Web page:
It was an unseasonably warm summer day in SF when I revisited a tiny product feature from my past that would become one of the Web’s biggest changes in the past 10 years; SMS. I’m proud to say my last adventure, [digit], was the leader in influencing this change. But how did what I considered a tiny feature become so big and why are so many people duplicating it?
Hi, I’m Patrick and I’m a Product leader.
As a Product leader, one of the demons I carry is the knowledge that the Web is, in short, just a series of forms and databases. Several years ago, I’d reached a breaking point. I simply couldn’t design another valueless form. And those silly sign up/sign in/forgot password/FML loops? No thanks. At the time, it was a daily battle just to log into my own bank account, which as a young entrepreneur, is something I did more often than I’d like to admit. I could never remember which password worked for each account. All in all, I was annoyed and tired. And these annoyances prompted me to stay up all night making digit, the Company that fixed them.
But in order for digit to be a financial hero, we needed to dismember friction at many points. Checking accounts are more or less attacked with transactions 24/7 - funds are drained from you while you walk to work because of automated authorizations or hidden fees that go overlooked on your statements. You’re not informed of this activity and you’re left on your own to figure it out. I knew if we created another app that ran only when the User opened it, we would fail miserably. If they needed to be engaged all day, that was no better than logging into your bank every hour. It had to be working for you, at all times, swimming up-stream.
I recalled back to my first Company, where we used SMS to send movie recommendations. The engagement on it was incredibly high. Even as early as 2011, Users used SMS more than the Web UI. But could we seriously do finance through SMS? Is it too restrictive? Is this stupid? Would people get it? That’s just the short list of the questions we asked ourselves. But in my eyes, the opportunity outweighed the risks.
Demoing that prototype was funny. When people said, “OK, show me what you got!” and we opened a text message, we were met with a puzzled look. At that time, I couldn’t tell if they thought we were joking. One prospect investor said he liked our “little text” - we always chuckled at that. We weren’t expecting huge reactions but we knew something really big was ahead. It was like being automatically fed vitamins; except it was financial well-being and it was easy.
Pitching beta testers was even funnier. They simply didn’t trust us. “Wait so my checking account balance is going to be texted to me? For everyone to read!?” — Yep! We assured them that they couldn’t transfer money to other accounts than their own, so it was extremely safe. But at that time (2013) there was still a huge pushback in using SMS for something other than conversations with friends.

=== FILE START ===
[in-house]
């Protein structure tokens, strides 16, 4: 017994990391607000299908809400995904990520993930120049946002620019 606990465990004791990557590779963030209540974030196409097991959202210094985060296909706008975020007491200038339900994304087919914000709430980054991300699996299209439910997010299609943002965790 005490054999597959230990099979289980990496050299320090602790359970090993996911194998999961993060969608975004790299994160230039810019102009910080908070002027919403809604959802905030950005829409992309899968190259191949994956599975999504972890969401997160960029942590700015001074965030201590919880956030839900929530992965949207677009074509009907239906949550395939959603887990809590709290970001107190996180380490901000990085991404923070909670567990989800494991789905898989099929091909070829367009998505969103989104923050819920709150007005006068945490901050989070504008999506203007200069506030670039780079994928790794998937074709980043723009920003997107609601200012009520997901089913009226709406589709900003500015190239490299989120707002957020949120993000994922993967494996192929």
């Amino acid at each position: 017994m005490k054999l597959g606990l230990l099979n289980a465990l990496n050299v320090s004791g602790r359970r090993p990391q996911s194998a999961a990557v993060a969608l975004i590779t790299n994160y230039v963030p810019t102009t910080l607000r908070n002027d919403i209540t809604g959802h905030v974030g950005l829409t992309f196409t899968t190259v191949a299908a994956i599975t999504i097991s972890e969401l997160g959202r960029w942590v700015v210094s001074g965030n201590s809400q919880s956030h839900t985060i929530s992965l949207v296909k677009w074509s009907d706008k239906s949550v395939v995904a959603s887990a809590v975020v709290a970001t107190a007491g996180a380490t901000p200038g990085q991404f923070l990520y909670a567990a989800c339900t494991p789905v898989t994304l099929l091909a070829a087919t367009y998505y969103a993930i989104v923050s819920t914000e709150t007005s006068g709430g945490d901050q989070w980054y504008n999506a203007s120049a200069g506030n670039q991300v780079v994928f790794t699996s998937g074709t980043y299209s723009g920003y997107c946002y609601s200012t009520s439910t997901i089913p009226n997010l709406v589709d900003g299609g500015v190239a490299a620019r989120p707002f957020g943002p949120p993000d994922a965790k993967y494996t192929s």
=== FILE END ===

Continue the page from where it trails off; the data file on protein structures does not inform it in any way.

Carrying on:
And whenever anyone asked if we were launching an iOS app, I just kept saying “Nope!”. If we made an app, we would dramatically increase the cost of doing business and lose focus on what made us great.
But guess what? 8 months in, it worked well. Really, really, well! Our users felt the convenience factor and value we provided. And things really started to go.
What’s extremely important to recognize is that our success had nothing to do with “the chat interface” or Conversational UI. In fact, we rarely focused on that. It was the last thing we worked on when we made updates to the Product. It was the brain behind digit that made it valuable and the fact that we used a platform our Customers were already familiar with versus forcing another app to keep top of mind.
All I need is a Conversational UI and a pitch deck ‘yo
I see conversational UI everywhere now. Most shockingly is that Facebook Messenger has made it part of its core API. It makes sense because the mechanism is quite easy to replicate and feel some value from.
But successful Conversational UI only works when the “app” is running parallel to your lifestyle— 24 hours a day, 7 days a week. It absolutely must do a complex job, do it at the perfect time in relation to your preferences and deliver that value automatically (without you needing to open “an app”).
Think about it, everyone forces Users to open an app in order to feel the Company’s value. How stupid is that? I have to remember to open this thing in order to appreciate it? Dumb… I wanted to install software onto my checking account and have it fight for me. That was my dream.
The Conversational UI is simply the software having an interaction with you about what it’s doing. It should never be about creation or management of relatively complex tasks. That’s best suited for the Web.
I absolutely love the idea that software is something you can install into your lifestyle. Too many things require the User to interact with it. The machine should be smart enough to know how to deliver the value it offers - when to start and stop those jobs and much more. SMS is now incredibly powerful, it’s the general Consumers “terminal” — where multiple actions with multiple smart machines can all take place in one systematic place.
These machines are going to be tiny brains that we stick onto our lifestyles which contain real personalities, real traits and real cerebral power to be better than any human. But like any relationship, if it talks a good game but doesn’t have follow-through, you’re going to ditch it.
I’m excited for the future and I hope that my reflection helps you create an even better one for all of us.
Sometimes, carrying on, just carrying on, is the superhuman achievement. — Albert Camus